Barris honed his natural talent with classes in mechanical drawing, metal-working, wood shop and art — and by applying his imagination to more cars. Shortly after he sold the Buick, he restyled a 1929 Model A, a 1932 Ford roadster and a 1936 Ford convertible. “I added an alligator hood, Frenched headlights and fenders,” he says. “Pretty soon, everybody wanted one. I charged $10 for a couple foxtails and made a bundle. It was better than a paper route!” Barris chuckles at the tall tale as he reflects on the ’36 Ford that founded his trademark “Kustom” with a “K.” In 1945 Barris and his brother opened the “Barris Brothers’ Custom Shop” in Los Angeles. Older brother Sam handled the metal fabricating while George designed, painted and promoted. The brothers bought new cars, drove them the 10 miles to their shop, then took them apart. A fire in 1957 destroyed the shop and 14 cars, but Barris kept going, soaring to new heights the following year with a restyled ’29 Model A Ford pickup known as A La Kart — one of the top show cars of all time — and later released as a scale model kit. In the ’60s, Barris built six cars for the Ford Motor Company’s famed Custom Car Caravan, and toured the country with them. As his reputation grew, so did his famous clientele list, which now expanded to include Frank Sinatra, Dean Martin, Elvis Presley, Mike Connors, Adam West and Sonny & Cher. Not only were the stars knocking on his door, so were Hollywood producers. Barris Kustom Industries began creating cars for TV shows and movies in 1952 with the first episode of Jack Webb’s Dragnet. Credits include a special coupe for the Dobie Gillis series, the Munsters Koach and Drag-u-la vehicles, Ghostbusters Ectomobile, Dukes of Hazzard General Lee, the Monkees car, James Bond cars, Knightrider’s K.I.T.T. and the Flintstonesmobile. But the most well-known television car of all time remains the original Lincoln Futura Batmobile, which appeared in the first episode of Batman. “The Futura was built in the ’50s,” Barris recalls. “It’s not a production car. The Futura was the product of designer William Schmidt and the car was released to me when I was with the Ford Custom Caravan. I would take these experimental cars that come from the division and use them for film work. I wanted to use the Futura because it already had the double bubbles. All I had to do was remove a part of the central section and keep the fore and aft. Then I put in the arches, lights and everything else. Using the Futura enabled me to save a lot of time. I only had three weeks to build the car!” Other work on the car included extending the drive train 11 inches to compensate for the specially sculpted 23-foot aerodynamic body. The engine is a 429 racing Ford with dual turbo super chargers and nitro oxide thrust control. Barris remains hard at work, running the show tour circuit and continuing to design cars for film — scribbling away on napkins at local Denny’s. Barris’ work is featured on Extreme Makeover on ABC, Monster Garage, the new Starsky & Hutch movie and numerous trade shows. He has also provided ideas for production concepts to some of the major auto manufacturers. Today’s aftermarket graphic packages and ground affects have their root in the Barris shop, as well. He is generous with his time and his advice. “Learn to be a craftsman. Whether you want to be an artist, a designer, a fabricator, a customizer — learn to be the best you can. And if you’re going to go into the retail or consumer area, learn to make your customer happy.” There isn’t a customizer on the planet that hasn’t been influenced by the work of Barris. He shrugs it off. “I just like cars. Customizing is a way for people to express themselves. You go to a cul-de-sac and you see the Browns, the Jones and the Smiths. They all live on the same street, but each one has an individual car. It’s an expression of themselves, and it’s got to be different. They’re all trying to say, ‘I did better than the guy next door because I’ve got directional chrome wheels.” With 17 America’s Most Beautiful Roadster titles, it appears that George Barris is the best guy on the block. “You’ve got to have something that looks good, has good workmanship and great detail. You have to have it all, or it just doesn’t gel.”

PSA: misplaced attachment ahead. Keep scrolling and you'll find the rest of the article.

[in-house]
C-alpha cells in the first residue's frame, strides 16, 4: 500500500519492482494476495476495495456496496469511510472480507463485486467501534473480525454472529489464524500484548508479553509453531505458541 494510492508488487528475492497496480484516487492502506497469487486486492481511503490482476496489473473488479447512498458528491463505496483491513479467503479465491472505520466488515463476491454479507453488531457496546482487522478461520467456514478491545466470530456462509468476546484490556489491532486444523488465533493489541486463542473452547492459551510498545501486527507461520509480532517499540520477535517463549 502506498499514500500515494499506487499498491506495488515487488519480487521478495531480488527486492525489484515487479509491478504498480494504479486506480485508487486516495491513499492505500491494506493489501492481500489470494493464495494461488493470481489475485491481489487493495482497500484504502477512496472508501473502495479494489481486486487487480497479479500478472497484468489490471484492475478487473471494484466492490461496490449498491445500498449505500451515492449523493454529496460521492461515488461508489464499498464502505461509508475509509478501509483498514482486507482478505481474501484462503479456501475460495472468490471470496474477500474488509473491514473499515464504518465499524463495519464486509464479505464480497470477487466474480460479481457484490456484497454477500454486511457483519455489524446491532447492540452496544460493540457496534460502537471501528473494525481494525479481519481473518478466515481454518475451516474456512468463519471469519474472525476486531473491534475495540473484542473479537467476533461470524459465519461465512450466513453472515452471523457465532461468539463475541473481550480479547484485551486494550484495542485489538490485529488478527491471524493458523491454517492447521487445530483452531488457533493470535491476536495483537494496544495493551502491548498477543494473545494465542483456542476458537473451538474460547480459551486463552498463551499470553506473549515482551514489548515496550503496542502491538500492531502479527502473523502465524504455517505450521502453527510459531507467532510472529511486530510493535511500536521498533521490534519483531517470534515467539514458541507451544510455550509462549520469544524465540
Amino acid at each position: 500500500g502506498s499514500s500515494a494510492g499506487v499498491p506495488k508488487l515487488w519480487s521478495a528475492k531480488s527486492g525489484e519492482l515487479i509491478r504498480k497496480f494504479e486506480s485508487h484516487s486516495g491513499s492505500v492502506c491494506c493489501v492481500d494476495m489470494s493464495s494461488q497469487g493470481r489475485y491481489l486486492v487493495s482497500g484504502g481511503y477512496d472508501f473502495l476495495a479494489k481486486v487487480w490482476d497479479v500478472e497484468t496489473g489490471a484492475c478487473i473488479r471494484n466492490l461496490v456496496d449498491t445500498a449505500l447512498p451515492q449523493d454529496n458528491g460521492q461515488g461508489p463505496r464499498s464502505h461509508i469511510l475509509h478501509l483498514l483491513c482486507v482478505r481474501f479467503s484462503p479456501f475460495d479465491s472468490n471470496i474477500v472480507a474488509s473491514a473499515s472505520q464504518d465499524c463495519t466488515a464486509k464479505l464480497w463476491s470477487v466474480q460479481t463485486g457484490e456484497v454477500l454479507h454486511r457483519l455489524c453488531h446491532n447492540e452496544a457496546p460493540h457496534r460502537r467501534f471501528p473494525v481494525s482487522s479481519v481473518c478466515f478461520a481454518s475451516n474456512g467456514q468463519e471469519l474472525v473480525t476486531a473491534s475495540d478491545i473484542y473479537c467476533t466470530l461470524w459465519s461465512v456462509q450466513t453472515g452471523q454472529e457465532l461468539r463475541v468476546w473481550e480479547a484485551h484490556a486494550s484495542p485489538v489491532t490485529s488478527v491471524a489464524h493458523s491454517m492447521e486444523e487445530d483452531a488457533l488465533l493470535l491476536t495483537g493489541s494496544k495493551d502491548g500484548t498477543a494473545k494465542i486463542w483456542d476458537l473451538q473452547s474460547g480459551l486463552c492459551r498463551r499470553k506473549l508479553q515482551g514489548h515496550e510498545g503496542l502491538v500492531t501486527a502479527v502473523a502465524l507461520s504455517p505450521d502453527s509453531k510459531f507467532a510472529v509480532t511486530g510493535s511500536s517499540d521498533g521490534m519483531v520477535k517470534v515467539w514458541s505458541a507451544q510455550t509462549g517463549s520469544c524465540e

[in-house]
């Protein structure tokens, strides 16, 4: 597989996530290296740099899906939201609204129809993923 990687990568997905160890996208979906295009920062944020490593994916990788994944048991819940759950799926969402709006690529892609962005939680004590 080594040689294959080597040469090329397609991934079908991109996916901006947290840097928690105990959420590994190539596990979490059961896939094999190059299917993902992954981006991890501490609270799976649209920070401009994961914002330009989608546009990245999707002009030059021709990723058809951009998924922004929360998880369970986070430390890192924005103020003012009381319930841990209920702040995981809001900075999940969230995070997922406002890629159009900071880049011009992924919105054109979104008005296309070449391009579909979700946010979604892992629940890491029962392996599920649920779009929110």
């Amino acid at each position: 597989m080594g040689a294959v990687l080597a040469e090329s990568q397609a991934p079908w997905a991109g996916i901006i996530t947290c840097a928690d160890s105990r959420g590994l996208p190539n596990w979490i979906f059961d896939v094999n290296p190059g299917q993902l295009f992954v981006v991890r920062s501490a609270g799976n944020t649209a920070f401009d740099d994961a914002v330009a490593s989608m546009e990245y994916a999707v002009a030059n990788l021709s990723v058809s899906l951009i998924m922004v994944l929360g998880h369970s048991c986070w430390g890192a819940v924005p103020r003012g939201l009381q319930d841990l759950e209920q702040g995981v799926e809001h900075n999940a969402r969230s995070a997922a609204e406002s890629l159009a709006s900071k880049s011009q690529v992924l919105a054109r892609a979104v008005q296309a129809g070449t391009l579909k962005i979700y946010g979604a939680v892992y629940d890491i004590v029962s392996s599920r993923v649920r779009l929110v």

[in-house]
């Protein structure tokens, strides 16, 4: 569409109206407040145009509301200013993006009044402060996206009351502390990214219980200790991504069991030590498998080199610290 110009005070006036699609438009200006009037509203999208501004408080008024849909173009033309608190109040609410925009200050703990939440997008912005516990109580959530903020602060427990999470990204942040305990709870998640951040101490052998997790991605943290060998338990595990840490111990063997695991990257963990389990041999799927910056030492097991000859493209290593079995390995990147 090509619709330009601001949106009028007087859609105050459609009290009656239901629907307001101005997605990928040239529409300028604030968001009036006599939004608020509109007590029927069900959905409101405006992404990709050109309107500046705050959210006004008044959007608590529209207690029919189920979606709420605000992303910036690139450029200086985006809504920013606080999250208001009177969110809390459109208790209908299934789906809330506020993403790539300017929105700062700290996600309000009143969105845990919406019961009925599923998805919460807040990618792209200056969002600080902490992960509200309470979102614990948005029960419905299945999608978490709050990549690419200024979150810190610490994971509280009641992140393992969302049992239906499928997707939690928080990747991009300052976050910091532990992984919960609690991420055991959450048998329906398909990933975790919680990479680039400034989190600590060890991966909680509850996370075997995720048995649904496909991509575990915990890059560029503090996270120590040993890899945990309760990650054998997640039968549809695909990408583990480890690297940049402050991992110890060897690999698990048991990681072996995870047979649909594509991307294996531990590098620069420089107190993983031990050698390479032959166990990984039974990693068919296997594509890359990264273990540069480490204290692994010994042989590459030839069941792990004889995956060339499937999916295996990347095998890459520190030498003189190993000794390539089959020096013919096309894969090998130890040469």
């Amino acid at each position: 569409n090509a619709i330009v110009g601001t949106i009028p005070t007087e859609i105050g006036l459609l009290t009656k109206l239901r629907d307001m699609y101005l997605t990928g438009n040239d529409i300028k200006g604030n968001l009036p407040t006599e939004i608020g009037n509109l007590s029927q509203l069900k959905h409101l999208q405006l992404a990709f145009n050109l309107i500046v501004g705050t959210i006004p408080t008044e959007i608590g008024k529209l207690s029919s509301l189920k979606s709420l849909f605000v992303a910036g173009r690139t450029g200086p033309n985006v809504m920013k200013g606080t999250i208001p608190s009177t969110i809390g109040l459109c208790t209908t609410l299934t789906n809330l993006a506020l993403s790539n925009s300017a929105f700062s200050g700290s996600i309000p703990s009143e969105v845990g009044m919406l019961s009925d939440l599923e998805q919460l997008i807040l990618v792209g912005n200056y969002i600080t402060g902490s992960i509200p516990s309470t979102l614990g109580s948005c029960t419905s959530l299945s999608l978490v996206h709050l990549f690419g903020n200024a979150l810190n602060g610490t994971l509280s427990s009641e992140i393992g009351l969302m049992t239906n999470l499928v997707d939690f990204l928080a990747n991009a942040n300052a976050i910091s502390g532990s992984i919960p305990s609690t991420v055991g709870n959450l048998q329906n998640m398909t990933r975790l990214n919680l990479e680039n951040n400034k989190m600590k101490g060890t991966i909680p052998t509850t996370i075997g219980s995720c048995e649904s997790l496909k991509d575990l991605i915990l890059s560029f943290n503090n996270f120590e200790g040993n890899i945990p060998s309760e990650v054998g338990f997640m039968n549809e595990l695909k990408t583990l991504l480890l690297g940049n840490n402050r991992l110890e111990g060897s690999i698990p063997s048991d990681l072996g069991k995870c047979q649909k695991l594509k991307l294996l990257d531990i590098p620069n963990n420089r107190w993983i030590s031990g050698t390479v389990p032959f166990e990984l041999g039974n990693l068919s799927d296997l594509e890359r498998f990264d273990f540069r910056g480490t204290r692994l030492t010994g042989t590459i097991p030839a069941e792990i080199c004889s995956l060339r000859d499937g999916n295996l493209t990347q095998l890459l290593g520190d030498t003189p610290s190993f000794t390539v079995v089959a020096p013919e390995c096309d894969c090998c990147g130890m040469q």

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Lori Lovely

Lori Lovely is a contributing freelance writer. Her passions include animal rights, Native American affairs and the Indianapolis 500.